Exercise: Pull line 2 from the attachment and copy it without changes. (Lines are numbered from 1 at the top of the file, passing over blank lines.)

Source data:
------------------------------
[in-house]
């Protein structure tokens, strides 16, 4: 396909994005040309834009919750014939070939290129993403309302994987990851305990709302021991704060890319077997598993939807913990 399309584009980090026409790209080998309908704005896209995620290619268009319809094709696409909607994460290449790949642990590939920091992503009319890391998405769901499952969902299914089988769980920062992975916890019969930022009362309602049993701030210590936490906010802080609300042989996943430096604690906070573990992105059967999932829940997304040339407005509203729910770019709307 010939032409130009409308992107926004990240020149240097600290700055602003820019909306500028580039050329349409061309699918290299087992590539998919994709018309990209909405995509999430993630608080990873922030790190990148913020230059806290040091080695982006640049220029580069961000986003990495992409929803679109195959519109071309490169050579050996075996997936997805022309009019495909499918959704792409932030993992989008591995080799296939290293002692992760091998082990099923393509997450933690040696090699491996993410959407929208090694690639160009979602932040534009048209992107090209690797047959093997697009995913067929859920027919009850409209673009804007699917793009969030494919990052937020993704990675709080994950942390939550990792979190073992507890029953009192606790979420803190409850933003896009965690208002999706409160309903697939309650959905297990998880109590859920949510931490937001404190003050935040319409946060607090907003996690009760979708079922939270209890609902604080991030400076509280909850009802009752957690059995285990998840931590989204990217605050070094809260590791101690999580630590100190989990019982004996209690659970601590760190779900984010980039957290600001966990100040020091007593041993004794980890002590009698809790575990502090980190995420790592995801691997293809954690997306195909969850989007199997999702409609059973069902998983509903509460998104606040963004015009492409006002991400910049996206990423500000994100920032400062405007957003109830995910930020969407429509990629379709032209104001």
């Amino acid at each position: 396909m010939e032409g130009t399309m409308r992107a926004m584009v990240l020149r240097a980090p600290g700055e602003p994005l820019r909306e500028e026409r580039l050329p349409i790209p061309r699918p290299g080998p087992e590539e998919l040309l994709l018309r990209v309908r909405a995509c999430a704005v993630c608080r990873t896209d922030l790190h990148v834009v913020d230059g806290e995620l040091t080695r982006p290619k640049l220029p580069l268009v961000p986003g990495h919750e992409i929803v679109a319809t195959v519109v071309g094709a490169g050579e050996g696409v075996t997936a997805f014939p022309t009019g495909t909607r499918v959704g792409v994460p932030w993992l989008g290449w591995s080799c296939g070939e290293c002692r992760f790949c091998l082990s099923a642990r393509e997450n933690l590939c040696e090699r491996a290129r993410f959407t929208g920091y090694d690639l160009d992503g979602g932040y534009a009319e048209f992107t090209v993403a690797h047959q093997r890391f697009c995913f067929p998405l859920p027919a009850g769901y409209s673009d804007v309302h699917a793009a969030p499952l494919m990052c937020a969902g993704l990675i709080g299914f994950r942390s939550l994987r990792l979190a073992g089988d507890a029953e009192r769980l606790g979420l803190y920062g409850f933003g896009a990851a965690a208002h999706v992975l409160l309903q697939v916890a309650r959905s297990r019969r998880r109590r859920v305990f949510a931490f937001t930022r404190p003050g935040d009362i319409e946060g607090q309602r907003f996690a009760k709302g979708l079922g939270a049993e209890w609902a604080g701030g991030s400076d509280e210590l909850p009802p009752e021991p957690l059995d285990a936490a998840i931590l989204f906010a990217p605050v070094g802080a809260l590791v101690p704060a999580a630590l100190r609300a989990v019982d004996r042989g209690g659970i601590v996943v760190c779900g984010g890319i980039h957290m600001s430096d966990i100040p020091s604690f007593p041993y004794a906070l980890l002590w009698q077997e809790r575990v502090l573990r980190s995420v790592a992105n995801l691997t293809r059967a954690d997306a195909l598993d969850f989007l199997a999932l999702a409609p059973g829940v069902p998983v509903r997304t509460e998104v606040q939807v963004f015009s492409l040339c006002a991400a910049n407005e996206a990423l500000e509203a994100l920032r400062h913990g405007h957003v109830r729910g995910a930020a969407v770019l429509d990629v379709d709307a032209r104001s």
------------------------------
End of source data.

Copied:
């Protein structure tokens, strides 16, 4: 396909994005040309834009919750014939070939290129993403309302994987990851305990709302021991704060890319077997598993939807913990 399309584009980090026409790209080998309908704005896209995620290619268009319809094709696409909607994460290449790949642990590939920091992503009319890391998405769901499952969902299914089988769980920062992975916890019969930022009362309602049993701030210590936490906010802080609300042989996943430096604690906070573990992105059967999932829940997304040339407005509203729910770019709307 010939032409130009409308992107926004990240020149240097600290700055602003820019909306500028580039050329349409061309699918290299087992590539998919994709018309990209909405995509999430993630608080990873922030790190990148913020230059806290040091080695982006640049220029580069961000986003990495992409929803679109195959519109071309490169050579050996075996997936997805022309009019495909499918959704792409932030993992989008591995080799296939290293002692992760091998082990099923393509997450933690040696090699491996993410959407929208090694690639160009979602932040534009048209992107090209690797047959093997697009995913067929859920027919009850409209673009804007699917793009969030494919990052937020993704990675709080994950942390939550990792979190073992507890029953009192606790979420803190409850933003896009965690208002999706409160309903697939309650959905297990998880109590859920949510931490937001404190003050935040319409946060607090907003996690009760979708079922939270209890609902604080991030400076509280909850009802009752957690059995285990998840931590989204990217605050070094809260590791101690999580630590100190989990019982004996209690659970601590760190779900984010980039957290600001966990100040020091007593041993004794980890002590009698809790575990502090980190995420790592995801691997293809954690997306195909969850989007199997999702409609059973069902998983509903509460998104606040963004015009492409006002991400910049996206990423500000994100920032400062405007957003109830995910930020969407429509990629379709032209104001």